Hildy wants to feel like a natural woman. She is woman; hear her roar. Man! She feels like a woman.
And for Hildy, being a woman means a whole lot of domestic bliss. She's chasing that hearth and home feeling—she feels as though being a journalist and being a woman are about as compatible as baking soda and vinegar.
HILDY: I'll be a woman, not a news machine! I'll have babies, give them cod-liver oil, and watch their teeth grow!
Dang. That makes you appreciate how far we've come, huh? But she's not just being anti-feminist. She's talking about how robotic she felt in her former marriage to Walter.
When she was married to Walter, Hildy worked all the time on the paper. Walter treated her more like an employee than like a wife; he cut their honeymoon short to go running after a story in a coalmine. He sent her around, she says, "like an errand boy." He was, in short, a "stinker."
But Bruce, her new fiancée, is not a stinker. He's a sweetie. He holds doors open for her. And Hildy likes how he treats her:
HILDY: He treats me like a woman.
See? And part of being a woman is being "respectable." Hildy wants to "live a half-way normal life" — which means honeymoons, babies, and staying at home while Bruce goes out and sells insurance.
Being a woman, in other words, for Hildy, means wearing pretty things, doing her make-up (as she does in that first scene with Walter), raising kids—and giving up her career. Hildy wants to be the kind of woman that woman were expected to be in 1940—beautiful, domestic, and homey.
Rosalind Russell, who plays Hildy, didn't want to be a domestic goddess, of course. She was a career actress. Grant introduced Russell to her future husband on the set—not an insurance salesman like Bruce, but a producer, Frederick Brisson. She didn't stop working when they got married though; she just kept making film after film.
Hildy says she doesn't want to be like Russell—but then, sometimes, she's not so sure. She claims she wants to stop being a newspaperwoman, but then she sure seems to be excited at the chance to chase down the story of Earl Williams' escape… so much so that she catches the warden with a flying tackle, and pays him $450 for the inside scoop.
And that $450? That money is Bruce's. She gives away her husbands dough to advance her career. That's hardly what a good domestic helpmate would do—or someone whose main ambition is to to feed babies cod liver oil. (Ew.)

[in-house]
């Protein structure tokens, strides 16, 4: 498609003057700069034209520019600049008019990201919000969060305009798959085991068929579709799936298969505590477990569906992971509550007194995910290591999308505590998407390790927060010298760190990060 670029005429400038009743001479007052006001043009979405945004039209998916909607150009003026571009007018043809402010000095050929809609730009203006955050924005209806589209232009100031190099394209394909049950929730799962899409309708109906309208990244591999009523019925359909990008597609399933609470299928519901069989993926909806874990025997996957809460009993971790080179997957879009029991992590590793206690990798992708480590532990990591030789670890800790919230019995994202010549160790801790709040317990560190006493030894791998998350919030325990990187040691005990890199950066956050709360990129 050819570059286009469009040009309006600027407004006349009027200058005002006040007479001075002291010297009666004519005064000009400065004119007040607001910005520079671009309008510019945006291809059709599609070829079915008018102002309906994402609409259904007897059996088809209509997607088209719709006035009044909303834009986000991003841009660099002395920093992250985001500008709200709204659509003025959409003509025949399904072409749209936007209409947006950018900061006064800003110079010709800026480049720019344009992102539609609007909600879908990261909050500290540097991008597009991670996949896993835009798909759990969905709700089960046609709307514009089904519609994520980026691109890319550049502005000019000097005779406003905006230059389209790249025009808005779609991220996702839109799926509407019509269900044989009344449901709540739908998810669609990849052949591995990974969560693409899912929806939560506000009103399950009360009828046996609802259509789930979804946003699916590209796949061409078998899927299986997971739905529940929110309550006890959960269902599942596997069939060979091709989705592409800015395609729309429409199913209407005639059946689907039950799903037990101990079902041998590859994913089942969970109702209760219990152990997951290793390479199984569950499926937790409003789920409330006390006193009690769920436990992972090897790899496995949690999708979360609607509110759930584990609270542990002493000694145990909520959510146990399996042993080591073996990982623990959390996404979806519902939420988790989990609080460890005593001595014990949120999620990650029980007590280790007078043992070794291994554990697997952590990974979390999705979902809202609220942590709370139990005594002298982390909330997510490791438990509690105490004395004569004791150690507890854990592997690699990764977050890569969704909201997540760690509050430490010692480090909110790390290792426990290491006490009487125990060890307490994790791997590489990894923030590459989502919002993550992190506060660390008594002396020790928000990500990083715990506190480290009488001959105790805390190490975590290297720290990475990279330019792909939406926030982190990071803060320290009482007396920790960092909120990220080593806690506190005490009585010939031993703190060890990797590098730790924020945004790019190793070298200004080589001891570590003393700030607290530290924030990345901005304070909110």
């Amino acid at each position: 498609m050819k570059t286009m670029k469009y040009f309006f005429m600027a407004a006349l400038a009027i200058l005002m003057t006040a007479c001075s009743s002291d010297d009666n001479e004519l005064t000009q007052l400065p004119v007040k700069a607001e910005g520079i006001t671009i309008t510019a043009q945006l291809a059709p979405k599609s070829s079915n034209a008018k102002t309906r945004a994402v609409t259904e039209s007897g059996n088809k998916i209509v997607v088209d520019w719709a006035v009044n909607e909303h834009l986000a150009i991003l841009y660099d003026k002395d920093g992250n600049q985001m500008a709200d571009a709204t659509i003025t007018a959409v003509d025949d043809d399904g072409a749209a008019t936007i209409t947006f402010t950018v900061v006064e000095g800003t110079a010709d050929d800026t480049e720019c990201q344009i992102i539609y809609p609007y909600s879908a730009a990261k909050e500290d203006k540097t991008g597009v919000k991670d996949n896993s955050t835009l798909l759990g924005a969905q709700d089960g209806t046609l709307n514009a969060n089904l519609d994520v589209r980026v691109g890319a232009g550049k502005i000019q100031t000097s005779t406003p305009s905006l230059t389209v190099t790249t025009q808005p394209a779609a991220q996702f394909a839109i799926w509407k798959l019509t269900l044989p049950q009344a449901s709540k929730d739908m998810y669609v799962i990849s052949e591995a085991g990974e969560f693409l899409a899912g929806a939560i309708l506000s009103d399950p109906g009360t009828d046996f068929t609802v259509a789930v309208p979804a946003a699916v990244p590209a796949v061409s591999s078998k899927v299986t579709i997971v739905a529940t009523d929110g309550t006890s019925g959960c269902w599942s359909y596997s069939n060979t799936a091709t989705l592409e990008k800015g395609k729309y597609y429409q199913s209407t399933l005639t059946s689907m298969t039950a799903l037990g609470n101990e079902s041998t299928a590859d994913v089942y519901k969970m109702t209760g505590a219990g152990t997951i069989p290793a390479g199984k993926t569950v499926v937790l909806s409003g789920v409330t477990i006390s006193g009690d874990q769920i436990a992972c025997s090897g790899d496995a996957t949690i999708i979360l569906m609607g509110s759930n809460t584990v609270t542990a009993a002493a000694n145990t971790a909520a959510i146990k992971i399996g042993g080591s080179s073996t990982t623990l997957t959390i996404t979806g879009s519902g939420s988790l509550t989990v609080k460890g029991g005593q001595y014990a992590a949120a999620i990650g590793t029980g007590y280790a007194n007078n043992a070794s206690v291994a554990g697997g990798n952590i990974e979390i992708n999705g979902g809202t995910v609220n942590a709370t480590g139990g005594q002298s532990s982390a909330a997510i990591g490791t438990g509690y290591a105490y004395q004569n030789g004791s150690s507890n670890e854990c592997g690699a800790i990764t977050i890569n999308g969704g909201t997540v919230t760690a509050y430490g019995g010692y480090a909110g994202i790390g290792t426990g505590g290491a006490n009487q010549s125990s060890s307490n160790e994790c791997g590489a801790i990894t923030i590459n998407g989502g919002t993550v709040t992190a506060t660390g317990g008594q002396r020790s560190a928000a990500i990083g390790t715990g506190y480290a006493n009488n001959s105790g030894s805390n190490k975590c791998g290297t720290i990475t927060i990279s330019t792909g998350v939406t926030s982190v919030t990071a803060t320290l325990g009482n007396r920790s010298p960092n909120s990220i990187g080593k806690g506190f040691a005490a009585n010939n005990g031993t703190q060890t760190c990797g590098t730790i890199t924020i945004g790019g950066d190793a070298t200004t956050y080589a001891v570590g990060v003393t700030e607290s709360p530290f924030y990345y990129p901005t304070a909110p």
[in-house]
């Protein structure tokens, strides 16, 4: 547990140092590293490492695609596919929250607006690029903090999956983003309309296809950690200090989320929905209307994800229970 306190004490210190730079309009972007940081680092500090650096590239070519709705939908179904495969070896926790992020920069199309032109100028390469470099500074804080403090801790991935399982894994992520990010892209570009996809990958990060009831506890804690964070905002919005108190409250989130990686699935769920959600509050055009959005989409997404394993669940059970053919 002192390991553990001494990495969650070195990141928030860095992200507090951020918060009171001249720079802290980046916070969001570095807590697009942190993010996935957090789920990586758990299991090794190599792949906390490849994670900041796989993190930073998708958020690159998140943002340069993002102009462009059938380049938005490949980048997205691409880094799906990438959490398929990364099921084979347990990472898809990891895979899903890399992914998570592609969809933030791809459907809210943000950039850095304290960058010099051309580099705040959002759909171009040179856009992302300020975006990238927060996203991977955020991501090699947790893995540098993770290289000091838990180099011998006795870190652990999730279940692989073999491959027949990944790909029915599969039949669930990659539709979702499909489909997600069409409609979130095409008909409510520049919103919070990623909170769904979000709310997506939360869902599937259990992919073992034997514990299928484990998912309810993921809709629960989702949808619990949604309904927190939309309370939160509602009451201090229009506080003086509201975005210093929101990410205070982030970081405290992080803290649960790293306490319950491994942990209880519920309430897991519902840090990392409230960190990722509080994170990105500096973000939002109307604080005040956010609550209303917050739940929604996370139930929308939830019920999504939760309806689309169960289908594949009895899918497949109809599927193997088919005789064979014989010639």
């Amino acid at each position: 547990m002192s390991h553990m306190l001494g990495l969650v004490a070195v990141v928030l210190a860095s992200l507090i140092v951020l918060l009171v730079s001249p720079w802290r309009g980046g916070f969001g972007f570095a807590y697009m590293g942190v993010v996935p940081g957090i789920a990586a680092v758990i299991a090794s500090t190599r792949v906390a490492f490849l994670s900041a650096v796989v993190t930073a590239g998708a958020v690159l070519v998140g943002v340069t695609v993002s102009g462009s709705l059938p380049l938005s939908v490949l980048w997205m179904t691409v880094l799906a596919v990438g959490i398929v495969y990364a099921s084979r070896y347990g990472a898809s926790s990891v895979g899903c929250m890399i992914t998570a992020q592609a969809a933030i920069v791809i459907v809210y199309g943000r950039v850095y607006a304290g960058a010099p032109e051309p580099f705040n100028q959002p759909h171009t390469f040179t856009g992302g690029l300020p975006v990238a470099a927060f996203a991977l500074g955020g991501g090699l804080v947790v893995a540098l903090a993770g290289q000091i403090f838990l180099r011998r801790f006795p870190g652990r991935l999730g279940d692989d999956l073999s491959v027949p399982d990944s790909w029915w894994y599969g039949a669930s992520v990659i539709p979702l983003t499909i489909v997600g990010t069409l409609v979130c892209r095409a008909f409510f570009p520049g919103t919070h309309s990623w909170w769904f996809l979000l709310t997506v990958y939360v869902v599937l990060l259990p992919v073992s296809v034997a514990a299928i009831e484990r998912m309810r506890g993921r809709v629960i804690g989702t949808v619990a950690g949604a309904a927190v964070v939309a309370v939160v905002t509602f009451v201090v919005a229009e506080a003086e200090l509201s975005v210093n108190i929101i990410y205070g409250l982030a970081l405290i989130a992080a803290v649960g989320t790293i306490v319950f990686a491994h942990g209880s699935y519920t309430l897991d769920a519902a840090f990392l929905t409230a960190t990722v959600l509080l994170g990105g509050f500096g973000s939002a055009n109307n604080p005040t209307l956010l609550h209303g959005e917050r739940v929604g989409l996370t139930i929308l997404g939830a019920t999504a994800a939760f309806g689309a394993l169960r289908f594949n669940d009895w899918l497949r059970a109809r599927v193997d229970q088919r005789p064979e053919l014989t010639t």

Also, when Walter tells her that the Earl Williams story will make her career, she goes all dewy eyed. She practically swoons when he says:
WALTER: They'll be naming streets after you. Hildy Johnson Street. There'll be statues of ya in the park. The movies will be after ya. The radio. By tomorrow morning, I'll betcha there's a Hildy Johnson cigar.
Hildy wants there to be Hildy Johnson cigars. When Bruce tries to get her to come away with him to Albany towards the end of the film, she's so absorbed in her writing she can barely pay attention to him.
HILDY: This is the biggest thing in my life!
BRUCE: You never intended to be decent and live like a human.
Being "decent," for a woman at the time, meant giving up career and opportunity and ambition. Given that, Hildy decides, she doesn't want to be "decent" after all.
But then, at the end, she sort of is decent after all.
In the original version of this story, Front Page, Hildy was a man, who was choosing between his career and his fianceé. But Hildy isn't just choosing between career and love. She's choosing between lovers, one of whom wants her to stay at home and work for him… and the other of whom wants her to come to the newspaper and work for him.
Hildy chooses a career—but she doesn't exactly get independence. Instead, she goes back to being Walter's errand boy, as well as Walter's woman. She doesn't even get to pick her honeymoon spot. Instead of Niagara Falls, she goes to Albany.
Albany, of course, was where Bruce and Hildy were trying to get for the whole film. You could say that Hildy gets everything she wants: domesticity and career both.
But you could also say that the "everything she wants" shows how little she's allowed. To be that career woman, she has to be in Walter's thrall. The movie can't, for example, imagine her as his boss. She has to settle for being Bruce's or being Walter's. She chooses Walter… but you can understand why, there at the end, she cries a little.
Walter—well, Walter's kind of the worst.
He's a bit of a dirtbag. He isn't trustworthy. He lies. He cheats. He kidnaps. He bullies and insults and manipulates. Hildy calls him a "stinker," a criminal and the descendent of snakes—and these are all pretty true statements… although we never actually see his forked tongue.
Seriously: this dude has actual thugs and molls on staff in case he needs dirty work done. He gets on the phone and calls his reporter's girlfriend a "ten-cent glamour girl." He's selfish, swaggering, awful, and ruthless. What's to like? Why are we even watching this guy?